DCSIMG

International hit picks Harrogate Theatre as sole date

Coming to Harrogate Theatre - The Animals and Children Took to the Streets.

Coming to Harrogate Theatre - The Animals and Children Took to the Streets.

In a real coup for Harrogate Theatre, a show described as a “heady mix of Berlin cabaret, silent movie and social commentary” by The Guardian is arriving shortly in its only northern date of a national tour.

The Animals and Children Took to the Streets is the follow up to multi-award winning, critically-acclaimed debut Between the Devil and the Deep Blue Sea.

Presented by 1927 company, this international hit comes to Harrogate Theatre on Wednesday, March 13 and Thursday, March 14.

A clever, visually-stunning blend of live music, performance and storytelling with atmospheric films and animation, this wickedly twisted show enjoyed its world premiere at Sydney Opera House in 2010.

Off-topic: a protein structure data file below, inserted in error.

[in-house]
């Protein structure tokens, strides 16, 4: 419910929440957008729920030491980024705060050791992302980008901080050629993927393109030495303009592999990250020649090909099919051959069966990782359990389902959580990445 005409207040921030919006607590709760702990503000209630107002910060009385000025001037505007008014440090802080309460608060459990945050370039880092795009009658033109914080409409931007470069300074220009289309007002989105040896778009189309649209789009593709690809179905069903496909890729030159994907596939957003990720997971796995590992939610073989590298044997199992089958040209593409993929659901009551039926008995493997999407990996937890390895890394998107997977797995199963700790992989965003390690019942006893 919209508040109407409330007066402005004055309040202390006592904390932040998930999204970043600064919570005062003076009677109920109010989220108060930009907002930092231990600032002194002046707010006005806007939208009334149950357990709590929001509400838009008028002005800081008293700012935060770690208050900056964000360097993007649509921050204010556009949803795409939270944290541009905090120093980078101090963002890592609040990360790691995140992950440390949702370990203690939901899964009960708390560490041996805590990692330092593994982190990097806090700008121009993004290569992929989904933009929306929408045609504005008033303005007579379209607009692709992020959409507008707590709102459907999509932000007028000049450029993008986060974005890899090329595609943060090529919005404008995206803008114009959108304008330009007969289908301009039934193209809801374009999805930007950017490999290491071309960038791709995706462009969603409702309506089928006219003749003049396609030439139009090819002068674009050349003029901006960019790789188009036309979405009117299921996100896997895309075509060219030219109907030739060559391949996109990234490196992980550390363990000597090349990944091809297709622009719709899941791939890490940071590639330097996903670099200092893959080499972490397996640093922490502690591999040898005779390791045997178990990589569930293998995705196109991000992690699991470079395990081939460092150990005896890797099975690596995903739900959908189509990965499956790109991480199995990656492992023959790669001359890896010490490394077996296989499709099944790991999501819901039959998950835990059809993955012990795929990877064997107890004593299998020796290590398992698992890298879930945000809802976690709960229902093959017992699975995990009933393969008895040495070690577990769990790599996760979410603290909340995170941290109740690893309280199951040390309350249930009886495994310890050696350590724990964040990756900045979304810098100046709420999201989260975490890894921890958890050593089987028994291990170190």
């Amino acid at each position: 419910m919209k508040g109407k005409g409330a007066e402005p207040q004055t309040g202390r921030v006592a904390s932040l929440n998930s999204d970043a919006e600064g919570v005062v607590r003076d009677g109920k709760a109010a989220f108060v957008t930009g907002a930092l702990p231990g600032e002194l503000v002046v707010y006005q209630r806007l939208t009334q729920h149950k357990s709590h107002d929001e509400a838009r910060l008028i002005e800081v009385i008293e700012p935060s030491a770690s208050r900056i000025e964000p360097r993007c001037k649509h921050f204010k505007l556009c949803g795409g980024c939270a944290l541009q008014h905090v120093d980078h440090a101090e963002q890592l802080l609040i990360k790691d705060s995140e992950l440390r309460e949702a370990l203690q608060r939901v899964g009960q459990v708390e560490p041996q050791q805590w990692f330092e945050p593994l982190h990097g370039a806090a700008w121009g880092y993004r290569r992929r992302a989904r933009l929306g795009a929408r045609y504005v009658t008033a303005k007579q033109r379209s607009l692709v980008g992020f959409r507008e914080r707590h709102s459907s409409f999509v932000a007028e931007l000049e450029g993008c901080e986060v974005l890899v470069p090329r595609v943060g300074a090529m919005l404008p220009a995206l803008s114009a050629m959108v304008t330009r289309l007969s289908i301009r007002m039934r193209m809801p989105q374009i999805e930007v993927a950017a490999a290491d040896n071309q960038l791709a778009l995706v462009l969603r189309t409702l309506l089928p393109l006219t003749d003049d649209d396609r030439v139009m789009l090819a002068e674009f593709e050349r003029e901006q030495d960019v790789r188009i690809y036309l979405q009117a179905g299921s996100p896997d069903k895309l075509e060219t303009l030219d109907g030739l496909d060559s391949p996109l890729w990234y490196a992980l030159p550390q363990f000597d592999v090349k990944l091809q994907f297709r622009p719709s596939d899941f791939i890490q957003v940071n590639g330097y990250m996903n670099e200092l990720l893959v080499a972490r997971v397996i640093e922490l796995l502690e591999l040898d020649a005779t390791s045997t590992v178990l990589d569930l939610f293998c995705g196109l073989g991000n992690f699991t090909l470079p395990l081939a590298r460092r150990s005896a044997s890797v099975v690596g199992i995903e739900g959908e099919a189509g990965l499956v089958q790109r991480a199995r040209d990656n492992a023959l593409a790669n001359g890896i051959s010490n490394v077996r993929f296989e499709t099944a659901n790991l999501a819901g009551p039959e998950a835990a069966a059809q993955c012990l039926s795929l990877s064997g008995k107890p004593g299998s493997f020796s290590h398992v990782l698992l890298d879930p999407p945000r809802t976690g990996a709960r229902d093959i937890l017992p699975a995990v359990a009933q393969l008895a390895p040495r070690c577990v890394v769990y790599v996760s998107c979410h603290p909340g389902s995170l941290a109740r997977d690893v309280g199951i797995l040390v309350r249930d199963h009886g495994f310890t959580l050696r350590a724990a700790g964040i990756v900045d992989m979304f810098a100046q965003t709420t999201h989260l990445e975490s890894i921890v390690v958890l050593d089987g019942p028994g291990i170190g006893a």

It then went onto, three sell-out London seasons and two years of touring across the globe.

The show is set in an urban dystopia and follows Agnes Eaves and her daughter as they try to make a life in the Bayou, a place where the wolf is always at the door.

When Agnes Eaves and her daughter arrive late one night, does it signal hope in this hopeless place, or has the real horror only just begun?

Like a giant graphic novel burst into life, 1927 invite theatre-goers to join them on a theatrical journey of startling originality.

Performed by Sue Appleby, Lewis Barfoot and Eleanor Buchan, and created by 1927, it is directed and written by Suzanne Andrade, with film, animation and design by Paul Barritt.

The producer is Jo Crowley, with music by Lillian Henley and costume by Sarah Munro and Esme Appleton.

1927 are winners of Fringe First, Herald Angel, Total Theatre, Arches Brick, Carol Tamber, Peter Brook Empty Space and OFFIE Awards.

They have also been nominated for: two New York Drama Desk Awards; two Melbourne Green Room Awards; two Evening Standard Awards, and have toured extensively across the globe to major international venues and festivals.

They recently featured as one of The Observer’s “bright new things of British Theatre.”

 

Comments

 
 

Back to the top of the page